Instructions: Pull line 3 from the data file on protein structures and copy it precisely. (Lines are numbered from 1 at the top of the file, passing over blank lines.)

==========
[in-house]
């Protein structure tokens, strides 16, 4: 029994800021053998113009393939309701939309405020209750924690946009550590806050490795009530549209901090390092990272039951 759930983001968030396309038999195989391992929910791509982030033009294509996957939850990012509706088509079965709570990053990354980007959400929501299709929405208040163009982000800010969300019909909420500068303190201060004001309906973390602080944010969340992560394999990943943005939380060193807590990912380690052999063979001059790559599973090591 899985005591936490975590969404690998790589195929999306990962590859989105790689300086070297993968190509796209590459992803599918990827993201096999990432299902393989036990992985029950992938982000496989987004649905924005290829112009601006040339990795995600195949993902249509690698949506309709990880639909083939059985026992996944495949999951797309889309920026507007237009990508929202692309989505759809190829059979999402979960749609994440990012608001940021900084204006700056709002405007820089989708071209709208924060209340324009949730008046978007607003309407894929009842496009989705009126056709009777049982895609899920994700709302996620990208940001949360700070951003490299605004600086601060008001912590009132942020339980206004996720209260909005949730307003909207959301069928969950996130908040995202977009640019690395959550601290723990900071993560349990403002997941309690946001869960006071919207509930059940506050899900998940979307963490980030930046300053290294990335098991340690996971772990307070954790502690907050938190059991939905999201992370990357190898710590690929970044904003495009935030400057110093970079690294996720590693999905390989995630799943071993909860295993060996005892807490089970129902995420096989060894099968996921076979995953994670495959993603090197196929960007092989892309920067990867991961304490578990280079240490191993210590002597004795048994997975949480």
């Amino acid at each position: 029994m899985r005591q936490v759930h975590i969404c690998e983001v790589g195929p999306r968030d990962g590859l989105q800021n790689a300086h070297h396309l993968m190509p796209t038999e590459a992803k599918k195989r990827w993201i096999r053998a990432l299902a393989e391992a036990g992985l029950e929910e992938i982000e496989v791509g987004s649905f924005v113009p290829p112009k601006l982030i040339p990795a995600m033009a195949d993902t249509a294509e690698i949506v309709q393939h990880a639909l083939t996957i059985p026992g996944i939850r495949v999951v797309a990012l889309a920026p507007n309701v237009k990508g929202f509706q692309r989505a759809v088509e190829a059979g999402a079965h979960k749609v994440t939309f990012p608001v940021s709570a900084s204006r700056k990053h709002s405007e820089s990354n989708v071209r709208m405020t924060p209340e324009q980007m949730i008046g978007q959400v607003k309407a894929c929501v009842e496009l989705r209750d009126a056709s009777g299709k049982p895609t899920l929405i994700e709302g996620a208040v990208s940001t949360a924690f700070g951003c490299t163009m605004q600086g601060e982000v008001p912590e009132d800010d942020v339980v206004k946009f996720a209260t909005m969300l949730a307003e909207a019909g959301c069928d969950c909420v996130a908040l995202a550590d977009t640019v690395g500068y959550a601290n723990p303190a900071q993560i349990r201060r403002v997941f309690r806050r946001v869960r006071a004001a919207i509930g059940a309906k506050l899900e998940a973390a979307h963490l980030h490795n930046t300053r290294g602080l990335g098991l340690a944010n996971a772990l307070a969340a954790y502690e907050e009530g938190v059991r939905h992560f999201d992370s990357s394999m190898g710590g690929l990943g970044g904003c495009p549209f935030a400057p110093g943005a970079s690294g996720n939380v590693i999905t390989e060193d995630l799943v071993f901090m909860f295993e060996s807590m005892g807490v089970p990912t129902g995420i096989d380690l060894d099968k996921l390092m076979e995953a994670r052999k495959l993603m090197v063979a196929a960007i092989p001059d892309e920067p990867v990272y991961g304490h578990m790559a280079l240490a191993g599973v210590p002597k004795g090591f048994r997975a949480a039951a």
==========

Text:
């Amino acid at each position: 029994m899985r005591q936490v759930h975590i969404c690998e983001v790589g195929p999306r968030d990962g590859l989105q800021n790689a300086h070297h396309l993968m190509p796209t038999e590459a992803k599918k195989r990827w993201i096999r053998a990432l299902a393989e391992a036990g992985l029950e929910e992938i982000e496989v791509g987004s649905f924005v113009p290829p112009k601006l982030i040339p990795a995600m033009a195949d993902t249509a294509e690698i949506v309709q393939h990880a639909l083939t996957i059985p026992g996944i939850r495949v999951v797309a990012l889309a920026p507007n309701v237009k990508g929202f509706q692309r989505a759809v088509e190829a059979g999402a079965h979960k749609v994440t939309f990012p608001v940021s709570a900084s204006r700056k990053h709002s405007e820089s990354n989708v071209r709208m405020t924060p209340e324009q980007m949730i008046g978007q959400v607003k309407a894929c929501v009842e496009l989705r209750d009126a056709s009777g299709k049982p895609t899920l929405i994700e709302g996620a208040v990208s940001t949360a924690f700070g951003c490299t163009m605004q600086g601060e982000v008001p912590e009132d800010d942020v339980v206004k946009f996720a209260t909005m969300l949730a307003e909207a019909g959301c069928d969950c909420v996130a908040l995202a550590d977009t640019v690395g500068y959550a601290n723990p303190a900071q993560i349990r201060r403002v997941f309690r806050r946001v869960r006071a004001a919207i509930g059940a309906k506050l899900e998940a973390a979307h963490l980030h490795n930046t300053r290294g602080l990335g098991l340690a944010n996971a772990l307070a969340a954790y502690e907050e009530g938190v059991r939905h992560f999201d992370s990357s394999m190898g710590g690929l990943g970044g904003c495009p549209f935030a400057p110093g943005a970079s690294g996720n939380v590693i999905t390989e060193d995630l799943v071993f901090m909860f295993e060996s807590m005892g807490v089970p990912t129902g995420i096989d380690l060894d099968k996921l390092m076979e995953a994670r052999k495959l993603m090197v063979a196929a960007i092989p001059d892309e920067p990867v990272y991961g304490h578990m790559a280079l240490a191993g599973v210590p002597k004795g090591f048994r997975a949480a039951a």